. "Early Childhood Interventions: Theories of Change, Empirical Findings, and Research Priorities." Through the Kaleidoscope: Viewing the Contributions of the Behavioral and Social Sciences to Health -- The Barbara and Jerome Grossman Symposium. Washington, DC: The National Academies Press, 2002.
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Complexity of successful service delivery. “Interventions that work are rarely simple, inexpensive, or easy to implement.”
Given the diversity of interventions that have been proposed and implemented, Dr. Shonkoff indicated that his remarks would focus on early childhood intervention as a prototype—to serve “as a heuristic model for thinking more broadly about how we might approach behavioral and social interventions across different ages and venues.” Early childhood intervention, he said, is a useful model because it rests on a sound theoretical framework, builds on a strong experimental base, and provides promising foundations for a life-span strategy because of its prevention orientation.
Effective interventions in the early childhood years have a number of distinguishing features, Dr. Shonkoff said. The first is the importance of an individualized approach linked to specific objectives. In contrast, programs that are built on a one-size-fits-all model and guided by broad generic goals are relatively ineffective.
A second feature of successful programs is the high quality of their implementation. Central to this success is a well-designed intervention strategy, appropriate staff training, and careful monitoring of service delivery over time.
A third feature of effective interventions in the early childhood period is the quality of the relationships that are built between the people who provide the service and those who receive it. The positive “effects of relationships on relationships” may be at the heart of what makes early childhood interventions work, Dr. Shonkoff said. “That is to say, the provider-parent relationship influences the parent-child relationship, which, in turn, can result in positive outcomes for both the child and the parents.”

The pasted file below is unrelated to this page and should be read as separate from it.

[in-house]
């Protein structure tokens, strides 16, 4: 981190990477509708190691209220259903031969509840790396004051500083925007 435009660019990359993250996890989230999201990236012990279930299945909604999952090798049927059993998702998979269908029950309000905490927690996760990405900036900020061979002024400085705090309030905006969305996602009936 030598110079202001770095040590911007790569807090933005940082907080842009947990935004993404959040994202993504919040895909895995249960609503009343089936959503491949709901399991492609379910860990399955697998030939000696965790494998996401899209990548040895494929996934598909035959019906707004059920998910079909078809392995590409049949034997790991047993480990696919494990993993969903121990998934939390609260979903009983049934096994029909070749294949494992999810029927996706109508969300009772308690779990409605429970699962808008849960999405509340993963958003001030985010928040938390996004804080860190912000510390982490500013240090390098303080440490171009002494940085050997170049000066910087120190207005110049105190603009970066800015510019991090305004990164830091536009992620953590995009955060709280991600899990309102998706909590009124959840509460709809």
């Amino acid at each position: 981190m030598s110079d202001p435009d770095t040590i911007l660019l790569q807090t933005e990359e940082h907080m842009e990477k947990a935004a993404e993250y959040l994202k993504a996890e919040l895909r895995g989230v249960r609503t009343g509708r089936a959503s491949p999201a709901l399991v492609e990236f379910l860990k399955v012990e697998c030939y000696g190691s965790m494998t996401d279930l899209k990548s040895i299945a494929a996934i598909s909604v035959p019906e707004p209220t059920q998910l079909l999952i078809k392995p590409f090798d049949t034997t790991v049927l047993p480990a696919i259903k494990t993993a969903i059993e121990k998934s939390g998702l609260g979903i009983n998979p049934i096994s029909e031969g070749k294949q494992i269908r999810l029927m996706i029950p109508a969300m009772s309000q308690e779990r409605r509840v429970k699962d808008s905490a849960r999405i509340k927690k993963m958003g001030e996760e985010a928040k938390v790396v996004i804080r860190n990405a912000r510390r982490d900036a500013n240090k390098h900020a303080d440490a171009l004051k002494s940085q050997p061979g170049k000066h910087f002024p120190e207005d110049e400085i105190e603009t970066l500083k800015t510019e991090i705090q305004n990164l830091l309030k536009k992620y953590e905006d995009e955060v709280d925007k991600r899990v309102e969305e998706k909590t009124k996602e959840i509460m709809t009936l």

A fourth feature—that early childhood intervention be family centered, community based, and coordinated—“is embedded in a strong theoretical framework,” Dr. Shonkoff said, “but has not been sufficiently validated empirically.” For example, the widespread belief that programs are more effective when delivered through parents rather than focused directly on children may or may not be true in all circumstances, as we do not have sufficient experimental data on this dimension of service delivery. This “is an important issue because high levels of parent involvement in early childhood programs are more difficult to achieve than they were when fewer mothers were in the workforce.”
The last feature of effective interventions relates to the critical dimensions of program timing, intensity, and duration. Here again, “the field is